Enhancement of cancer radiation therapy by use of adenovirus-mediated secretable glucose-regulated protein 94/gp96 expression.

Published

Journal Article

Tumor-derived glucose-regulated protein 94 (GRP94/gp96) has shown great promise as a tumor vaccine. However, current protein-based approaches require the availability of large quantities of tumor tissue, which are often not possible. In addition, the efficacy of immunotherapy is often not ideal when used alone. In this study, we explored the therapeutic efficacy of a combined GRP94/gp96-based genetic immunotherapy and radiation therapy strategy in the weakly immunogenic and highly metastatic 4T1 murine mammary cancer model. An adenovirus encoding a modified, secretable form of GRP94 gene (AdsGRP94) was constructed and evaluated in various antitumor experiments. Lethally irradiated, virus-infected cells were used as vaccines. Adenoviral vectors were also injected directly into tumors in conjunction with tumor irradiation. Vaccination with lethally irradiated, AdsGRP94-infected 4T1 cells completely prevented subsequent tumor growth from challenge inoculations of as many as 10(7) cells per mouse. In established tumor models, vaccinations alone had minimal effect on local and metastatic tumor growth. However, when vaccination was combined with radiation therapy and i.t. AdsGRP94 injections, local tumor growth and pulmonary metastasis were markedly inhibited. In some cases, complete tumor regression was observed. In these cases, the mice were resistant to subsequent tumor challenge and remain tumor free up to 10 months after initial therapy. Our results indicate that combined AdsGRP94-based immunotherapy and radiation therapy may be a potentially effective strategy for cancer treatment.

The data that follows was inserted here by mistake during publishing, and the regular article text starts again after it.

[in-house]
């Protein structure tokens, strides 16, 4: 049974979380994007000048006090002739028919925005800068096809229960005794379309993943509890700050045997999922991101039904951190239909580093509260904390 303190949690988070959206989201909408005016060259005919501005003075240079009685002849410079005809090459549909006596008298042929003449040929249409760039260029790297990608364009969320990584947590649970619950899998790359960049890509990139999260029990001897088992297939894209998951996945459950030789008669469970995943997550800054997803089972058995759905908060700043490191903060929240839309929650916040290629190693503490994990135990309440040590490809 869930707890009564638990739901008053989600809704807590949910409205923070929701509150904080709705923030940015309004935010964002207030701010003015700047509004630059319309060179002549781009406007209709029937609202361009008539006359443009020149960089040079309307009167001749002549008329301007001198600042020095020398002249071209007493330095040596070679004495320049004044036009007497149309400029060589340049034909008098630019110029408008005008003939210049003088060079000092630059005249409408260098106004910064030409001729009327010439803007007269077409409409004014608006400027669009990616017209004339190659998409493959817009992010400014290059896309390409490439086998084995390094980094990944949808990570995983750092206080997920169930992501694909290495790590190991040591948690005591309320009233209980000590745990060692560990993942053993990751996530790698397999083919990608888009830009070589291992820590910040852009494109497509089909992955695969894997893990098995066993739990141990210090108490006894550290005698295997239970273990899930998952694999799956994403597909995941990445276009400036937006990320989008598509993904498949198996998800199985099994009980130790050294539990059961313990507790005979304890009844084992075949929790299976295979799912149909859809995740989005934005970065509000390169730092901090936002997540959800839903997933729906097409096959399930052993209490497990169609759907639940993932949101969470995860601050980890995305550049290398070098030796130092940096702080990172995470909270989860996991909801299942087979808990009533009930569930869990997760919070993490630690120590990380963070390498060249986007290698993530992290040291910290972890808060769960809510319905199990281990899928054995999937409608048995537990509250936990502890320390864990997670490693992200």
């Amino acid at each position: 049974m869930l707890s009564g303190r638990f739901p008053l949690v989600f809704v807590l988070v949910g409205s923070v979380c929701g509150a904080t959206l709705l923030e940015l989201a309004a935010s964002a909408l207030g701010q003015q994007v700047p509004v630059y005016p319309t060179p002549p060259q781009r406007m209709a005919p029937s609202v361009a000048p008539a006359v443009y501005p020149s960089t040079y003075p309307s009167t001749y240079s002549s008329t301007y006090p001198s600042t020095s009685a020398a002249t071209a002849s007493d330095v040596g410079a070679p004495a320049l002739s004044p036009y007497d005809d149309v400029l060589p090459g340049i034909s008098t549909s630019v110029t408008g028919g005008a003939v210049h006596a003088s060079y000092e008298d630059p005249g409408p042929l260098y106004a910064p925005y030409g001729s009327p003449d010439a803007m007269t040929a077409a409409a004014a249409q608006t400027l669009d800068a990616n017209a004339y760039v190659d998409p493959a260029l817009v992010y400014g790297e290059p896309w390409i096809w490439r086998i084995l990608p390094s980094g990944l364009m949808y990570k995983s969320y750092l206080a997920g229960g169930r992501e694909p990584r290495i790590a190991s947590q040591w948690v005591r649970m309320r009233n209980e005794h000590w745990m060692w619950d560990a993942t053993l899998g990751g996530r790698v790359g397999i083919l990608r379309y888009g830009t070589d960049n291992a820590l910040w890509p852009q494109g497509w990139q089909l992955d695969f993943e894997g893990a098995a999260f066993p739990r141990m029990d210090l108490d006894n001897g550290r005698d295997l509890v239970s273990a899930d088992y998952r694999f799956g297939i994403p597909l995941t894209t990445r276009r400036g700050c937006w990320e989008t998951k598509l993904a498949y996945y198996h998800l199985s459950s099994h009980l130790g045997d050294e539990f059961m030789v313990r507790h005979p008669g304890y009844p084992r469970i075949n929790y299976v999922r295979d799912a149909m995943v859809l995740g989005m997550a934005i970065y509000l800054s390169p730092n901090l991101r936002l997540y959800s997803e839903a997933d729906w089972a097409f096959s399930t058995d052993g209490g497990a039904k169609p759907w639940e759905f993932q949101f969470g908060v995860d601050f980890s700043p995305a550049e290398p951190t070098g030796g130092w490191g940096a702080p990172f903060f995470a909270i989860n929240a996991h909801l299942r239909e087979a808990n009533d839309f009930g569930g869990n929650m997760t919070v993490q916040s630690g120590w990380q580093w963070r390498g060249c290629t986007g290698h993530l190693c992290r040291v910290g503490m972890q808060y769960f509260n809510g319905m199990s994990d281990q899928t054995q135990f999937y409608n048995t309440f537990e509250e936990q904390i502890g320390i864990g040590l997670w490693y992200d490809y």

Full Text

Duke Authors

Cited Authors

  • Liu, S; Wang, H; Yang, Z; Kon, T; Zhu, J; Cao, Y; Li, F; Kirkpatrick, J; Nicchitta, CV; Li, C-Y

Published Date

  • October 15, 2005

Published In

Volume / Issue

  • 65 / 20

Start / End Page

  • 9126 - 9131

PubMed ID

  • 16230366

Pubmed Central ID

  • 16230366

International Standard Serial Number (ISSN)

  • 0008-5472

Digital Object Identifier (DOI)

  • 10.1158/0008-5472.CAN-05-0945

Language

  • eng

Conference Location

  • United States